Having the proper venturi sizes for a given application ensures the carburetor generates sufficient air speed. Air speed creates the necessary depression (low pressure) to draw fuel through the metering systems and booster venturii into the air stream to be atomized. The Race Demon, which is equipped with removable venturi sleeves and boosters etc., overcomes most of the sizing problems.
12. Inadequate fuel cell venting.
If the fuel cell vent is too small the fuel system can malfunction. In extreme cases, inadequate ventilation can cause permanent damage to the system. As the fuel pump draws fuel from the cell it needs to be replaced by air. If the vent on the cell is too small the pump will try to draw the fuel from the cell faster than the air replaces it. This can create a vacuum
in the cell, distort its shape, and starve the pump and engine of the fuel it requires.
13. Filtering of fuel cell vents.
Just as an undersized vent will adversely affect your fuel system, not having a filter on the vent will cause dirt and debris to enter it. As air replaces the fuel, the vent hose will attract anything that's in the air, including dirt, sand, or debris. These particles will eventually destroy a fuel system as well as an engine.
14. Fuel filter location.
To protect the fuel pump and carburetor, use a good filter before the pump, and filtered fittings at the carburetor.
Steel braided fittings and aluminum fittings have a life cycle. Over a period of time, the rubber bore will deteriorate causing the line either to collapse and starve the engine of fuel, or disintegrate and possibly block the passage. Radiator hoses and fan belts are routinely replaced and so, too, should fuel system components. Aluminum fittings will wear out over time and fail to seal properly. From a safety and performance standpoint regularly check the lines and fittings. Try to detect soft or weak spots by feeling the outside of the lines, and visually inspect the internals each season. Keep the connections tight.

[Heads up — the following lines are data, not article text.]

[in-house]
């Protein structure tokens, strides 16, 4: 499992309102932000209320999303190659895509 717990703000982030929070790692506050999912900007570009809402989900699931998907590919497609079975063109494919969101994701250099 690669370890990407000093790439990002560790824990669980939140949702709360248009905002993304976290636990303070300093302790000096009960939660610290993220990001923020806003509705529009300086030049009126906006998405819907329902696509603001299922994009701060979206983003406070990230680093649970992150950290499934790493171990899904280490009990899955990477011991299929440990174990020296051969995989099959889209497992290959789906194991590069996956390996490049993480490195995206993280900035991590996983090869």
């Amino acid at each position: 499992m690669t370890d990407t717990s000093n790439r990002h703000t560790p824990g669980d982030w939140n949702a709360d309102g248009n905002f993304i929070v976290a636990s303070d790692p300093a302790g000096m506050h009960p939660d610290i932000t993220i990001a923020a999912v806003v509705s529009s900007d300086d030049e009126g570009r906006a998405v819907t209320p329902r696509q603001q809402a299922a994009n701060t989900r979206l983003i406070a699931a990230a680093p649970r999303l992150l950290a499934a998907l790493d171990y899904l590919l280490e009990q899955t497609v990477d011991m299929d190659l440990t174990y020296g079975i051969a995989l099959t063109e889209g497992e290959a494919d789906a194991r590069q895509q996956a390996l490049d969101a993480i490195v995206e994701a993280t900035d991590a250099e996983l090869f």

16. Relays for electric fuel pumps
On cars equipped with electric fuel pumps, use a relay to ensure the pump is provided with the proper voltage in order to maintain proper fuel flow.
Barry Grant, Inc.
we have all seen those formulas that allow you to calculate the required carb flow rates on an engine,
CFM = engine size (cid) x maximum RPM / 3456 x VE
So, assuming 6000 RPM and 85% VE: on a 383 cid engine
383 x 6000 / 3456 x .85 = 565 CFM.
Even at 90% VE, CFM = 598
At 90% VE and 7000 RPM, CFM = 680
that indicates 650 CFM is all a stout 383 will ever need. By going to a 750cfm, you give up some better peak hp and slightly reduced throttle response due to the larger primary bores.
the formula would be just fine if the engine was 100% efficient and port flow in and out of the cylinders was at a constant air speed and the valves were not a factor, but theres a 720 degree repetitive cycle and ports generally flow only about 1/3 of that time, now divide the flow into a plenum and swap which port is running a negative vs a positive pressure about 30-60 times every second and you find true flow efficiency drops to the point where you need a good deal more potential flow capacity to match the engines requirements.
ever think of what those flow numbers mean on cylinder head flow charts, if for example the heads flow 260cfm at .600 lift and youve got 8 cylinders, it sounds like youll need almost 2100cfm of flow to keep up, but because the port only flows when the valves open and the flow rate changes with piston speed,port inertia, cam timing and exhaust scavenging,intake plenum and runner design, port reversion rates, altitude,etc. a simple formula can,t give you more than a semi-accurate guess as to the engine requirements.
the best gauge
IVE found is a vacuum gauge
, if your pulling more than 1 psi of vacuum
at WOT your more than likely going to benefit from a larger carb or a carb spacer or a different plenum design.viewtopic.php?f=55&t=2994viewtopic.php?f=55&t=4362